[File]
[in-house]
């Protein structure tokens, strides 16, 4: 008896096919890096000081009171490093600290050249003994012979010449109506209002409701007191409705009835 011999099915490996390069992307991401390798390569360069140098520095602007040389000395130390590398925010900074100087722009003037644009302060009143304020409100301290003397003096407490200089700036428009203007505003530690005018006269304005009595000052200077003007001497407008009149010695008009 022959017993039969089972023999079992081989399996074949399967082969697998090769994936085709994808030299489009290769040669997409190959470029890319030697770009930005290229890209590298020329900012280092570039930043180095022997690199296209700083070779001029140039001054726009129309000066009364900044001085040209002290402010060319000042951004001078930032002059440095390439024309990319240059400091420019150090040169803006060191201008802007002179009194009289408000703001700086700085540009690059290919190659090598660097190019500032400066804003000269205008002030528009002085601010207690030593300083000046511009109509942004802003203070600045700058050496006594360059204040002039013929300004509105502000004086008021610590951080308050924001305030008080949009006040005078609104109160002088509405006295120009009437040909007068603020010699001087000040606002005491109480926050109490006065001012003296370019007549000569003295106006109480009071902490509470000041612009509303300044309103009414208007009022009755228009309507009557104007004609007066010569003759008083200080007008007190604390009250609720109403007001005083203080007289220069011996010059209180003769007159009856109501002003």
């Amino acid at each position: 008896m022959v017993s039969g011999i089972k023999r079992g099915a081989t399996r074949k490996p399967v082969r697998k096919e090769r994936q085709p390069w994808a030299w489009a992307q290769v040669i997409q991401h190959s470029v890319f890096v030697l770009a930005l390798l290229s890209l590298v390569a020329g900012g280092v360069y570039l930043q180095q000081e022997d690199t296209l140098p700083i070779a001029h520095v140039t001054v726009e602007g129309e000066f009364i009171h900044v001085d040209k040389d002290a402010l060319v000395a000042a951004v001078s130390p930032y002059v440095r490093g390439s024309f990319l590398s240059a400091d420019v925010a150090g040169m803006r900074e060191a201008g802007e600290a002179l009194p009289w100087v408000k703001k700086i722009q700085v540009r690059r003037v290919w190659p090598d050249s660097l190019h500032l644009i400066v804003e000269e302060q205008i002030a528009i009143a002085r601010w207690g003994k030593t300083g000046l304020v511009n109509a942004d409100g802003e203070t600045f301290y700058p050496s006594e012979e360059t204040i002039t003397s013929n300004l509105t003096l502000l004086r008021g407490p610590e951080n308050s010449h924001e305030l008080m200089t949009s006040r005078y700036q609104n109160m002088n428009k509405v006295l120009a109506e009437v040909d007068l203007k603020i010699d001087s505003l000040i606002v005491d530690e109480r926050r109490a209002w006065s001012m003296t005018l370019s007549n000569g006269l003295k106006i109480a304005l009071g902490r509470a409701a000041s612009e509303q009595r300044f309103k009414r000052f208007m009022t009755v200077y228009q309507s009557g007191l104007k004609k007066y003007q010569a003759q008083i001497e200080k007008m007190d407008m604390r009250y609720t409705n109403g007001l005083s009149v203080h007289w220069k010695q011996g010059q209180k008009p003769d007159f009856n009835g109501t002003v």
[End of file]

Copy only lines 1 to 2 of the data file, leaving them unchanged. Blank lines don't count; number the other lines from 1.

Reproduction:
[in-house]
């Protein structure tokens, strides 16, 4: 008896096919890096000081009171490093600290050249003994012979010449109506209002409701007191409705009835 011999099915490996390069992307991401390798390569360069140098520095602007040389000395130390590398925010900074100087722009003037644009302060009143304020409100301290003397003096407490200089700036428009203007505003530690005018006269304005009595000052200077003007001497407008009149010695008009 022959017993039969089972023999079992081989399996074949399967082969697998090769994936085709994808030299489009290769040669997409190959470029890319030697770009930005290229890209590298020329900012280092570039930043180095022997690199296209700083070779001029140039001054726009129309000066009364900044001085040209002290402010060319000042951004001078930032002059440095390439024309990319240059400091420019150090040169803006060191201008802007002179009194009289408000703001700086700085540009690059290919190659090598660097190019500032400066804003000269205008002030528009002085601010207690030593300083000046511009109509942004802003203070600045700058050496006594360059204040002039013929300004509105502000004086008021610590951080308050924001305030008080949009006040005078609104109160002088509405006295120009009437040909007068603020010699001087000040606002005491109480926050109490006065001012003296370019007549000569003295106006109480009071902490509470000041612009509303300044309103009414208007009022009755228009309507009557104007004609007066010569003759008083200080007008007190604390009250609720109403007001005083203080007289220069011996010059209180003769007159009856109501002003």